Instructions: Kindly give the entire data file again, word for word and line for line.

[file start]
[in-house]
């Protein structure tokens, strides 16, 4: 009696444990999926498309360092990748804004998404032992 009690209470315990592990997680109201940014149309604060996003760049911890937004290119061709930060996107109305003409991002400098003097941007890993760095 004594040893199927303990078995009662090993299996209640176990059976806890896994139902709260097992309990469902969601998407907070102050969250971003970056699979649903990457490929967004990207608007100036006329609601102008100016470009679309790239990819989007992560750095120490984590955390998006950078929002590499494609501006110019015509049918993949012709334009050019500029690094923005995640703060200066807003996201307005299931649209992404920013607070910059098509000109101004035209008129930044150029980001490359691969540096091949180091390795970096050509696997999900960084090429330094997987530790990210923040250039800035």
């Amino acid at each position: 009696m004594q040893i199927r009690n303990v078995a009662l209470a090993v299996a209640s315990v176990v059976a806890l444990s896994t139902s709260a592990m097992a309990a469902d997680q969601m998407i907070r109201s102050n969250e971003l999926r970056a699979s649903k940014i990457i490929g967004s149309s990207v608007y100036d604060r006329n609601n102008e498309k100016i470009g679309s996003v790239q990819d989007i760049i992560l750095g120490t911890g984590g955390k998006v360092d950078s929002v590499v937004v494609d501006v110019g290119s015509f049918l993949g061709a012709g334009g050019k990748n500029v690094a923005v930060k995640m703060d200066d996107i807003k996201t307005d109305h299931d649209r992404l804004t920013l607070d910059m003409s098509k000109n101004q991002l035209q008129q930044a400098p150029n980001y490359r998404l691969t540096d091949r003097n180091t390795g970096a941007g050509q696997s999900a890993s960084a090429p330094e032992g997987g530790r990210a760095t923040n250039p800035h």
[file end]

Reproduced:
[in-house]
């Protein structure tokens, strides 16, 4: 009696444990999926498309360092990748804004998404032992 009690209470315990592990997680109201940014149309604060996003760049911890937004290119061709930060996107109305003409991002400098003097941007890993760095 004594040893199927303990078995009662090993299996209640176990059976806890896994139902709260097992309990469902969601998407907070102050969250971003970056699979649903990457490929967004990207608007100036006329609601102008100016470009679309790239990819989007992560750095120490984590955390998006950078929002590499494609501006110019015509049918993949012709334009050019500029690094923005995640703060200066807003996201307005299931649209992404920013607070910059098509000109101004035209008129930044150029980001490359691969540096091949180091390795970096050509696997999900960084090429330094997987530790990210923040250039800035």
């Amino acid at each position: 009696m004594q040893i199927r009690n303990v078995a009662l209470a090993v299996a209640s315990v176990v059976a806890l444990s896994t139902s709260a592990m097992a309990a469902d997680q969601m998407i907070r109201s102050n969250e971003l999926r970056a699979s649903k940014i990457i490929g967004s149309s990207v608007y100036d604060r006329n609601n102008e498309k100016i470009g679309s996003v790239q990819d989007i760049i992560l750095g120490t911890g984590g955390k998006v360092d950078s929002v590499v937004v494609d501006v110019g290119s015509f049918l993949g061709a012709g334009g050019k990748n500029v690094a923005v930060k995640m703060d200066d996107i807003k996201t307005d109305h299931d649209r992404l804004t920013l607070d910059m003409s098509k000109n101004q991002l035209q008129q930044a400098p150029n980001y490359r998404l691969t540096d091949r003097n180091t390795g970096a941007g050509q696997s999900a890993s960084a090429p330094e032992g997987g530790r990210a760095t923040n250039p800035h």